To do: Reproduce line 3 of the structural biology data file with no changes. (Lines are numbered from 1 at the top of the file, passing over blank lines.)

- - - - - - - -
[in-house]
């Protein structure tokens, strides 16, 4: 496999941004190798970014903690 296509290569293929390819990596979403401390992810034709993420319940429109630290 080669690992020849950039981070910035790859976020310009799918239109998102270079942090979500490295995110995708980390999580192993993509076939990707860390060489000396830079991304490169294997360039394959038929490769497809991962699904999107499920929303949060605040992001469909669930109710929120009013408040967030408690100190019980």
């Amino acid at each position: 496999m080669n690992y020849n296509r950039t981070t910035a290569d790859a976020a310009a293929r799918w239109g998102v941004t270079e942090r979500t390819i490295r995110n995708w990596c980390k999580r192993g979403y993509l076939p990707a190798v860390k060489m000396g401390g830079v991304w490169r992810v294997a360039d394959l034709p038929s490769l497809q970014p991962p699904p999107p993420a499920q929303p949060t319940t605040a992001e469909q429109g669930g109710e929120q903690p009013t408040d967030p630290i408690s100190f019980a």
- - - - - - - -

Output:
């Amino acid at each position: 496999m080669n690992y020849n296509r950039t981070t910035a290569d790859a976020a310009a293929r799918w239109g998102v941004t270079e942090r979500t390819i490295r995110n995708w990596c980390k999580r192993g979403y993509l076939p990707a190798v860390k060489m000396g401390g830079v991304w490169r992810v294997a360039d394959l034709p038929s490769l497809q970014p991962p699904p999107p993420a499920q929303p949060t319940t605040a992001e469909q429109g669930g109710e929120q903690p009013t408040d967030p630290i408690s100190f019980a």